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Over my 30 plus years in portfolio management I have witnessed three different types of retirees. I have observed the good, the bad, and the ugly behavior of managing one's retirement finances. In this article I will point out the differences of each.

The Good: This individual or couple has a goal in place. They live on a budget, limit their spending to an income flow, and control their emotions during times of market turbulence.

The following are five characteristics of this retiree:

1. A budget somewhat like the one here.

There are cases in which they might raid principal for special occasions or unexpected conditions, such as a child losing their job, but not for ordinary expected expenses. House maintenance, such as new roof, is included in a yearly budget plan. Funds, not included for income, are reserved for out-of-the-blue emergencies. They usually produce more income than they spend.

2. A portfolio that is income driven with a balance between stocks and bonds. Many have a portfolio of only stocks, however, they are the ones with more money than they could ever spend. I have found that these are the retirees that detest bonds, preferring the growth and income derived from dividends. They were Income investors before the term dividend-growth investor was popular. A sample portfolio from my sector to sector series of articles is here.

3. An estate plan is in place to include an updated will, and perhaps several trusts set up for family members, especially for a spouse or children that they feel are incapable of managing an inheritance. Those few that have family members with special needs always have a trust in place to provide for their long term care

4. Low turnover. Often this investor will have no equity trades during the course of a year, There might be a buy or two if accumulated income is not needed for expenses. The portfolio is composed of low cost positions held for many years.

5, They take a calm cool approach, like that of 'the good" played by Clint Eastwood in the movie "The Good, the Bad, and the Ugly". When markets tank they do not panic by calling their portfolio manager demanding changes be made to their portfolio to reduce market risk. Instead, they make comments like, a) what goes up might come down, b) are there any good buys?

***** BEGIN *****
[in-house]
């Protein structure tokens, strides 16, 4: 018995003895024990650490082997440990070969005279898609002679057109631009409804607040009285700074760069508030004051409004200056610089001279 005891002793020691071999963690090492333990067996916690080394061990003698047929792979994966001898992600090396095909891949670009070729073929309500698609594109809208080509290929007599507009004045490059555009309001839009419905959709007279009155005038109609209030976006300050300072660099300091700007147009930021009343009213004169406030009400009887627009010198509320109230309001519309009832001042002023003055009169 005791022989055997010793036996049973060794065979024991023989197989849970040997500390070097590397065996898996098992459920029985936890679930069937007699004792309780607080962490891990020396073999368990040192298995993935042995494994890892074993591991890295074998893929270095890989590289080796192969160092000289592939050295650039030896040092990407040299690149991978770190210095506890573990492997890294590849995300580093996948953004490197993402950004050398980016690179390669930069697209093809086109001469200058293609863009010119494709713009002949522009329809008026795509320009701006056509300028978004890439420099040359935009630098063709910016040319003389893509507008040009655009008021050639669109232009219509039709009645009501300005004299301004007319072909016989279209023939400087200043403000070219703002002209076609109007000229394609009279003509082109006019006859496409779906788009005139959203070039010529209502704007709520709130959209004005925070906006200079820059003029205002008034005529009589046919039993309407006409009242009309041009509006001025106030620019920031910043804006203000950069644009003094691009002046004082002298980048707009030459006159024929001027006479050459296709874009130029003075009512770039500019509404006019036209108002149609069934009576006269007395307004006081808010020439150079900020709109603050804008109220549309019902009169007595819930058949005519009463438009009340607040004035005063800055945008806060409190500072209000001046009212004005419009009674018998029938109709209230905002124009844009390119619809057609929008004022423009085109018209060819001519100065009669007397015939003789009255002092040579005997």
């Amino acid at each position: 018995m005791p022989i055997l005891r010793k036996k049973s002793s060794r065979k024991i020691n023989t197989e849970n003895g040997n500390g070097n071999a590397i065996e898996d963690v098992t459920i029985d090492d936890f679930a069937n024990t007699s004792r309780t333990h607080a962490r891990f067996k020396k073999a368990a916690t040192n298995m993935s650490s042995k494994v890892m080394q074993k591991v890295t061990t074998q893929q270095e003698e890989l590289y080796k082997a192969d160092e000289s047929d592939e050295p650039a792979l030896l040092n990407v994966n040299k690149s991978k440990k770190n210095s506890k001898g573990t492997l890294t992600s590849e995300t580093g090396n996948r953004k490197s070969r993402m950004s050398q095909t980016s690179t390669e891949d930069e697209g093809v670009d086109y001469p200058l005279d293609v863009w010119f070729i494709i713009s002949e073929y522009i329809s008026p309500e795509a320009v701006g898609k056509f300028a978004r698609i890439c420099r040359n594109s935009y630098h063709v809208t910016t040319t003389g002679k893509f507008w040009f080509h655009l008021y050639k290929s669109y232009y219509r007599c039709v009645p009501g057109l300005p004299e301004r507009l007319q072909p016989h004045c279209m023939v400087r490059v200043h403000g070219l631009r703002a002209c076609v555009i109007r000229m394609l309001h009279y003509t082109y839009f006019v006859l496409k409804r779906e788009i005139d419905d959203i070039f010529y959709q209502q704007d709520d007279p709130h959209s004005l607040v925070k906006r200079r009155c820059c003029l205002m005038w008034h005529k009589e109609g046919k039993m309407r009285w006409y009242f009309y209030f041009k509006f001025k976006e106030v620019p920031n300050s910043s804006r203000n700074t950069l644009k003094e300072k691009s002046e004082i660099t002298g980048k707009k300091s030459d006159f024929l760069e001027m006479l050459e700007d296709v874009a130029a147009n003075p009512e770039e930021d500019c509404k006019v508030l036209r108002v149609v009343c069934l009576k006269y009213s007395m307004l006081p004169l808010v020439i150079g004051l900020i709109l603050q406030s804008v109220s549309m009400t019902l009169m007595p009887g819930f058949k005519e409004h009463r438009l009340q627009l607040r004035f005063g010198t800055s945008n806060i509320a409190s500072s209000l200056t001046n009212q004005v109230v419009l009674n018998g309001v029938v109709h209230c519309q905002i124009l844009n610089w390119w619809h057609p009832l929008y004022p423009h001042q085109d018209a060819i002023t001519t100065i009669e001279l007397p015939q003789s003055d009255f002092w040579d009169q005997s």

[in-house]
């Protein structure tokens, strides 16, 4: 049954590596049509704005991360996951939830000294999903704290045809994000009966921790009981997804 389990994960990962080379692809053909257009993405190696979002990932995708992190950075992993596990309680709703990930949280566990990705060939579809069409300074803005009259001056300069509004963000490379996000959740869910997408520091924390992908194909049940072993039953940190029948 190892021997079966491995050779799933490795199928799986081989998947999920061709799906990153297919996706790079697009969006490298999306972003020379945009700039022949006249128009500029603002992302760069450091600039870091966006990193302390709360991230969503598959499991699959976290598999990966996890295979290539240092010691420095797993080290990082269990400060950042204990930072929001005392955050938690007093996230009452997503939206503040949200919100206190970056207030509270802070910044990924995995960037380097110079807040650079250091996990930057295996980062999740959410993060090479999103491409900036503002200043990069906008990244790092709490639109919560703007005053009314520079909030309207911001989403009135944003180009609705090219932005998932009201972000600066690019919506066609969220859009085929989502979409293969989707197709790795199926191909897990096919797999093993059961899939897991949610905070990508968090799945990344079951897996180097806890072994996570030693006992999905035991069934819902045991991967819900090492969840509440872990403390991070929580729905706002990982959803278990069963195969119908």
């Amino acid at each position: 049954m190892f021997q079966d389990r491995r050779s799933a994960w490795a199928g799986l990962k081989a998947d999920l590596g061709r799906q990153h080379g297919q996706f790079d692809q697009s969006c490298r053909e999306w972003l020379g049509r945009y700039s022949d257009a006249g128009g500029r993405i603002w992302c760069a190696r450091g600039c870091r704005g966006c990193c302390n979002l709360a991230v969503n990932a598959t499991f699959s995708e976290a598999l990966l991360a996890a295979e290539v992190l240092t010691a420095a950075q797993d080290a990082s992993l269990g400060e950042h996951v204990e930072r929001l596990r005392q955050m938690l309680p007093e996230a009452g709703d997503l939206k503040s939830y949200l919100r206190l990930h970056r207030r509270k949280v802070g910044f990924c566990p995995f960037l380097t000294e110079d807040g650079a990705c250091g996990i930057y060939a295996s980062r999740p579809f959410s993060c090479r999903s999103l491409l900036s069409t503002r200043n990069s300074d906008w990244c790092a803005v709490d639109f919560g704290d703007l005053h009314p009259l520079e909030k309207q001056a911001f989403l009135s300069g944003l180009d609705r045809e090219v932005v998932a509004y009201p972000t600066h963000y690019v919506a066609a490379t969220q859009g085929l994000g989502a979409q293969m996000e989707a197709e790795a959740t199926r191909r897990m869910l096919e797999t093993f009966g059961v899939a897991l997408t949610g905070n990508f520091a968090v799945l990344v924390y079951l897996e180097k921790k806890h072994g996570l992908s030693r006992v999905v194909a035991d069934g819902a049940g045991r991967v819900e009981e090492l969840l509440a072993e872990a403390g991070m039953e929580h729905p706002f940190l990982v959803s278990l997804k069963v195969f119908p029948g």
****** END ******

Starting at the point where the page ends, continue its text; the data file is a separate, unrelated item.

The Bad: This retiree has an idea of what is spent, but not closely defined. They tend to overreact to market movements making poor decisions thereby causing turnover that harms their investment performance.

1. They do not have a budget, but have a general idea of their monthly expenses. They withdraw a set amount each month to cover expenses. They start out spending income, but before the year is out they are withdrawing additional funds for a new car, or a new roof, or for an annual insurance premium. During years of great markets they continue their spending with little regard for future downturns.

2. The starting portfolio is a mix of stocks and bonds, but they spend all of the income leaving no room for the unexpected. They are familiar with the 4% withdrawal rule but it is all show, as they may withdraw 4% on a monthly schedule, but withdraw for extras, which they do not include within the 4% budget. The portfolio is under constant stress due to sporadic spending. The 4% withdrawal often swells to 5-8%, often much more in any given year.

3. Estate planning is usually in place with an updated will and perhaps trusts for the future. They do not concern themselves with building the living bridge found here as they intend on leaving whatever they do not spend.

4. Turnover is higher than the "good" investor, as they must rely on capital gains to feed their expenses. Income is never enough to cover expenses so any temporary loss of capital causes panic on their part.